• Minimum contributors for percentiles
Mode
  • Rule of 10
Higher moments of distributions/measures of spread (including variance, covariance, kurtosis, skewness)
  • Rule of 10
Graphs, pictorial representations of actual data
  • Not normally released if showing individual observations

Correlation and regression analysis

Regression coefficients, and summary and test statistics
  • Minimum 10 degrees of freedom
  • R-squared ≤ 0.8

For regressions that have a continuous dependent variable and only categorical independent variables, the regression will return the average of each category. In this case:

  • Rule of 10
  • Dominance rules
  • Provide a cross-tab of the independent variables. Each cell must have at least 10 observations.
  • Each cell in the cross-tab needs to be tested for the (1,50) and (2,67) dominance rules for the dependent variable.
Hazard models
  • Rule of 10
  • There must be at least 10 'failures'
Estimation residuals
  • Not normally released
  • Provide justification
Correlation coefficients
  • Rule of 10
     

How to apply dominance rule and rule of 10 for regression

Example 1: Linear Regression

A linear regression was run to predict income by age and health status:

Age was binned into three categories: <18 years, >18 and < 30 and > 30 years, where <18 was the reference category.

Health status was categorised according to healthy or unhealthy, where unhealthy was the reference category.

Suppose the desired output was a regression summary below:

 Beta CoefficientP Value
Constant1.50.001
Age >18 and <3020.004
Age >3030.002

N=1000, R-Squared=0.67

We should provide a crosstabulation of counts and a dominance table for the output clearance team.

Crosstabulation of Counts

 UnhealthyHealthy
Age < 181530
Age >18 and <304070
Age >306089

Counts for each combination of variables are greater than 10. The rule of 10 is satisfied

Dominance Table

We should provide a dominance table for the output clearance team like below:

Please note: Only the columns Top 1 and Top 2 Contribution to Total Income are required. The other columns are presented to illustrate the calculation. This table is also usually presented in one long spreadsheet.

 Total IncomeTop 1 IncomeTop2 IncomeTop 1 Contribution to Total IncomeTop 2 Contribution to Total Income
 UnhealthyUnhealthyUnhealthyUnhealthyUnhealthy
Age < 18$1,500$500$900500/1,500 =33%900/1,500 = 60%
Age >18 and <30$130,000$55,000$85,00055,000/130,000 = 42%85,000/130,000 = 65%
Age >30$1,000,000$520,000$600,000520,000/1,000,000 = 52%600,000/1,000,000=60%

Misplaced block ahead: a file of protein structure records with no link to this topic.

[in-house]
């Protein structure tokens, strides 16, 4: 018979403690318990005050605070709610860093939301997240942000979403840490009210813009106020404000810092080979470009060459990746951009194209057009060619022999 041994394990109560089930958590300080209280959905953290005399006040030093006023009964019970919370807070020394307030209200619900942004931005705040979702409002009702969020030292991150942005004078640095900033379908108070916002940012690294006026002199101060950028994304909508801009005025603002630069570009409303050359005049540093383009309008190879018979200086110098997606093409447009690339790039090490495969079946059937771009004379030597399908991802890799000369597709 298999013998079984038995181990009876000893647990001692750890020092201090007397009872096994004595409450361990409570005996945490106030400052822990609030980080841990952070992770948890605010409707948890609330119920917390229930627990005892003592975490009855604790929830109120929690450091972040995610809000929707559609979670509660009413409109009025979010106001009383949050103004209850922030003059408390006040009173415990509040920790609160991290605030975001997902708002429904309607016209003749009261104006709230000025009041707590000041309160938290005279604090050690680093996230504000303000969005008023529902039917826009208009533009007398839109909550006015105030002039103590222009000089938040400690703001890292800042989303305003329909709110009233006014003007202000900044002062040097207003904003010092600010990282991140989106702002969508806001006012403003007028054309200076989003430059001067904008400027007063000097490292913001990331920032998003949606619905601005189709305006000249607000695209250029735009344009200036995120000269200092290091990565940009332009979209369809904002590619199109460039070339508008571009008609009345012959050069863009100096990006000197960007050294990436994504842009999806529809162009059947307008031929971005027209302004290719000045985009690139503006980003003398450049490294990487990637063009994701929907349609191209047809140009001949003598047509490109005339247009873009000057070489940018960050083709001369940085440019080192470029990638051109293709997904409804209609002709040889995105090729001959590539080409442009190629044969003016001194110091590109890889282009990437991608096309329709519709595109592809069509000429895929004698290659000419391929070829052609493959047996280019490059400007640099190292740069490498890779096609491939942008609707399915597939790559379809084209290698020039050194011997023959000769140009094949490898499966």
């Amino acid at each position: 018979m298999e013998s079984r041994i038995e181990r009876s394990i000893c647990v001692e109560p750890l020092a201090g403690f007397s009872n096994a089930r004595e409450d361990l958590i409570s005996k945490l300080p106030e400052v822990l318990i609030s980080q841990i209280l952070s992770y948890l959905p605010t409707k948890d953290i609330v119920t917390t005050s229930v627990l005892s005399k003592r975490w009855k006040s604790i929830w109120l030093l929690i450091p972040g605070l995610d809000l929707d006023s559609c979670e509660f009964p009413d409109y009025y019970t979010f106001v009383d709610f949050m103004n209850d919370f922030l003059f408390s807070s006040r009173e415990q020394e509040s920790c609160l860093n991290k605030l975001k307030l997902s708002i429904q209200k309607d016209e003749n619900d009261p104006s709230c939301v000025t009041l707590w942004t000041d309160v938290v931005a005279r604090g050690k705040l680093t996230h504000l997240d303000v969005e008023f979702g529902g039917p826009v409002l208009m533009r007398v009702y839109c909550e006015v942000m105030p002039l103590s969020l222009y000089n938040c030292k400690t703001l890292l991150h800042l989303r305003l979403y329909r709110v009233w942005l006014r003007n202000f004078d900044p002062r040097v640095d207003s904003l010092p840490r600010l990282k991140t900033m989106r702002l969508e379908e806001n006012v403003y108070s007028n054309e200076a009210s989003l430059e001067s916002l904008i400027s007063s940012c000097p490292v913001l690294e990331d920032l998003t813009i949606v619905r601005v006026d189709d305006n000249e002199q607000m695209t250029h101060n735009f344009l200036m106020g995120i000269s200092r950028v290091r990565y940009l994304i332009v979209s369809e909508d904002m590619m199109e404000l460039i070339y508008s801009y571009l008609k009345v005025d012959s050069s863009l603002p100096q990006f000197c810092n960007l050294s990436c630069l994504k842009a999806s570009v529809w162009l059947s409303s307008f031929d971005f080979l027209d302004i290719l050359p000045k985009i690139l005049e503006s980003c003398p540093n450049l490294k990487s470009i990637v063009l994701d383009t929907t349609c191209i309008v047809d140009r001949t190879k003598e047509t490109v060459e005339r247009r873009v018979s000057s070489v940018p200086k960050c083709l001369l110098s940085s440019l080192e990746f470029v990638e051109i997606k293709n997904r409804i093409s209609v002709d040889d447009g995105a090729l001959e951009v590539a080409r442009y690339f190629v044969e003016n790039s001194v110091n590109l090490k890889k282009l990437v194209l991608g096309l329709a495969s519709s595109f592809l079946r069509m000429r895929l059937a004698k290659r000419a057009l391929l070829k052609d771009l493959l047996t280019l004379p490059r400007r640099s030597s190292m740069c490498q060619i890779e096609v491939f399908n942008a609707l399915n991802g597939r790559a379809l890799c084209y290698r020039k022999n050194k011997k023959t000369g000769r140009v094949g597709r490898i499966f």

Total IncomeTop 1 IncomeTop2 IncomeTop 1 Contribution to Total IncomeTop 2 Contribution to Total Income
 HealthyHealthyHealthyHealthyHealthy
Age < 18$2,500$1,000$1,3001,000/2,500 = 40%1,300/2,500 = 52%
Age >18 and <30$230,000$155,000$200,000155,000/230,000 = 67%200,000/230,000 = 87%
Age >30$2,000,000$600,000$900,000600,000/2,000,000=30%900,000/1,000,000=90%

There are multiple instances where the (1,50) and (2,67) rules are violated. Adjustments to the regression output will need to be applied before it can be cleared. The most common suggestion is to suppress the constant/intercept.


 

Unit records

Print, list or other commands that produce unit record level data

  • Prohibited

Request output clearance

To request output clearance:

  1. Make sure you have applied the output clearance rules.
  2. Move your output to the Output drive.
  3. Use the 'Request output clearance' link at the top of this page. If the Request output button does not generate an email, use the template below to submit your request.

Outputs generally take 2-3 business days to be cleared if all the rules have been followed. Outputs where the rules have been improperly applied will take longer. Large outputs will also take longer. To minimise clearance time, ensure that requests contain only necessary outputs and the rules have been correctly applied.

To: microdata.access@abs.gov.au

Subject: Request DataLab output clearance

Dear DataLab team

I have saved my output to the Output drive for ABS review.

Project name:
Output file name(s):
Data file(s) used (e.g. BLADE1617_CORE):
Description of the original and self-constructed variables:
Description of the analysis:

Additional requirements are listed below:

  • Weighted outputs: I have included the unweighted frequencies in my output.
  • Graphs/charts: I have included the underlying numbers used to produce the graphs/charts.
  • I have included any relevant code and log files.

Request input clearance

If you have your own data, code or files that you would like to use in DataLab, they need to be approved before they can be loaded. This is known as input clearance. Examples of inputs include:

  • data - aggregated data, tables, microdata and classifications
  • code - user written code and packages
  • other files - Word documents and PDFs

To request input clearance use the 'Request input clearance' link at the top of this page. If the Request input clearance link does not generate an email, use the template below to submit your request.

We aim to respond to your input clearance request within two to three business days. It is likely to take longer if your request is large, complex or needs clarification.

To: microdata.access@abs.gov.au

Subject: Request DataLab input file load

Dear DataLab team

I would like to load the attached file(s) to my DataLab project.

Project name:
File type (e.g. code or data):
Description of each file:

Additional information required for each data file:

  • organisation/individual owner of the data:
  • source of the data (include website link if applicable):
  • any terms of use or licensing that applies to the data that may restrict its use in the ABS DataLab and require additional permissions or conditions: